French Topiary 2 ? It sounds a bit ‘advanced’, like top shelf reading matter. But it is really the sequel to our February post:

  • Topiary – Making Connections, Taking Advantage and Cannibalism
  •  I was of course aware of Chateau de Marqueyssac, but had never visited. The March BBC gardens Illustrated kind of brought it back to my attention and made me look again at the question of the volume and complexity of it.

    Is it that simple, that that is where its impact lies?

    Is just to have impact enough?

    Is it just me or have these guys gone too far?

    May be they need to go to a clinic for topiary addiction!

    It is less a case of less is more and more a case of let’s just do what we like and hang the consequences, which is of course what the Prince of Wales has famously done with the topiary walk at Highgrove.

    I have looked and looked. I have tried to find some decent repeated pattern in it. A wave that gives some cohesion. But it is not there. The little bobbles in the foreground are for me a step too far.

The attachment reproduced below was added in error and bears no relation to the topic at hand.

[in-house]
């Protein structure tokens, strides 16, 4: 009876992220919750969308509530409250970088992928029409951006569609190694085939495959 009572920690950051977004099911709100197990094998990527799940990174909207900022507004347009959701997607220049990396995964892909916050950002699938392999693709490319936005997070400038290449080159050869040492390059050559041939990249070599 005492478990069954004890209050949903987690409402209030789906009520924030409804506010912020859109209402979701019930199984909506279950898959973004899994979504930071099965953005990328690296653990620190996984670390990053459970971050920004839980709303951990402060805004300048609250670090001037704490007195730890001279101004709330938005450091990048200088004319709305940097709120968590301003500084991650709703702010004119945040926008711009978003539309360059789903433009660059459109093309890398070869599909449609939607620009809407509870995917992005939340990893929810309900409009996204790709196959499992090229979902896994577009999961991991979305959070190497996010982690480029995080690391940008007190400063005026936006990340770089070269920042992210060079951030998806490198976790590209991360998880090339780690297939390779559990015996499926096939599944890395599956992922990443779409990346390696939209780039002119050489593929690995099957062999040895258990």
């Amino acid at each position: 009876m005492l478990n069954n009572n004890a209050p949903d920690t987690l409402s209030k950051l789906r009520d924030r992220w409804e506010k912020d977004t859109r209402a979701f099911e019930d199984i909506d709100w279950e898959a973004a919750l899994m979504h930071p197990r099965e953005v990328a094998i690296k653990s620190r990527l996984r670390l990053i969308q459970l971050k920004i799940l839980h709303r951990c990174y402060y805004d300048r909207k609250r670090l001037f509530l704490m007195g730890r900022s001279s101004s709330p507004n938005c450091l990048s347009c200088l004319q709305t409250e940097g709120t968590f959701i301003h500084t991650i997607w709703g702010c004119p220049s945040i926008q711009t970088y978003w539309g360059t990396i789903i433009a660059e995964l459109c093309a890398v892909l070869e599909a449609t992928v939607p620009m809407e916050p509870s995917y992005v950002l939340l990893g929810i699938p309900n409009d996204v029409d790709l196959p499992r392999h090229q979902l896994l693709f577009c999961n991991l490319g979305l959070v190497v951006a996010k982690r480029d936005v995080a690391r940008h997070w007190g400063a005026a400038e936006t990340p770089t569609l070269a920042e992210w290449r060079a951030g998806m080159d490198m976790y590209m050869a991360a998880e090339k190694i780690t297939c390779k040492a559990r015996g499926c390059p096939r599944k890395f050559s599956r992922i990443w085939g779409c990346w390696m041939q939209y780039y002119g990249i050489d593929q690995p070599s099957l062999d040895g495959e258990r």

Elsewhere more restful and sinuous effects are achieved:

    And by contrast the Chaos Garden actually lacks chaos.!

    For complete contrast Chateau de Gourdon is so simple:

    Although formal it is curiously relaxed. Or do I mean relaxing?

    I could sit above this for hours, with a bottle of crisp white to one side, just watching the shadows edge round, like time on a clock face.